- Make sure equipment and activities minimize sustained physical effort.
- Take the student on a tour of the lab in which he/she will be working. Discuss safety concerns.
- Assign group lab projects in which all students contribute according to their abilities.
- Arrange lab equipment so that it is easily accessible.
- Give oral and written lab instructions.
- Assure that exams test the essential skills or knowledge needed for the course or field of study.
- Some students will require extra time to transcribe or process test questions; follow campus policies regarding extra time on examinations.
- Consider allowing students to turn in exams via electronic mail or diskette.
- Ask student how he/she might be able to do specific aspects of field work. Attempt to include in field work opportunities, rather than automatically suggesting non-field work alternatives.
- Include special needs in requests for field trip vehicle reservations.
If classroom material is presented in a Universal Design format, much of the information is already accessible for students. However, there will be times that students need something more specific. For these times, the following lists of typical accommodations are organized according to type of disability.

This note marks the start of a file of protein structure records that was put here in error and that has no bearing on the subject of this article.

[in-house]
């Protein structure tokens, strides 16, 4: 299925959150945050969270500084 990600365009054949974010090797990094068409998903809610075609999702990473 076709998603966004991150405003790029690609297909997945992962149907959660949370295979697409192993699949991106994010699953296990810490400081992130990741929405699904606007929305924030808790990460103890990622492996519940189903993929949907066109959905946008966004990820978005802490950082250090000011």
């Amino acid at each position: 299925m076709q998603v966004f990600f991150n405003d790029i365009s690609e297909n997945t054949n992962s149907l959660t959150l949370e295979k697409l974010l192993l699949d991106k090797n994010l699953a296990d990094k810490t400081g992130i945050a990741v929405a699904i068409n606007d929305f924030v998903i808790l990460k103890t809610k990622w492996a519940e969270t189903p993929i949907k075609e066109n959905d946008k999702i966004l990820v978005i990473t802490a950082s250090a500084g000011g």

- Seating near front of class; good lighting
- Large print books, handouts, signs, and equipment labels
- Printed materials on computer disk, and/or on a web page, and e-mail
- TV monitor connected to microscope to enlarge images
- Assignments in electronic format
- Software to enlarge screen images
- Software to adjust screen colors
- Printed materials on computer disk, and/or on a web page, and e-mail
- Describe visual aids
- Audio taped, Braille, or electronic notes, handouts, and texts
- Raised-line drawings and tactile models of graphic materials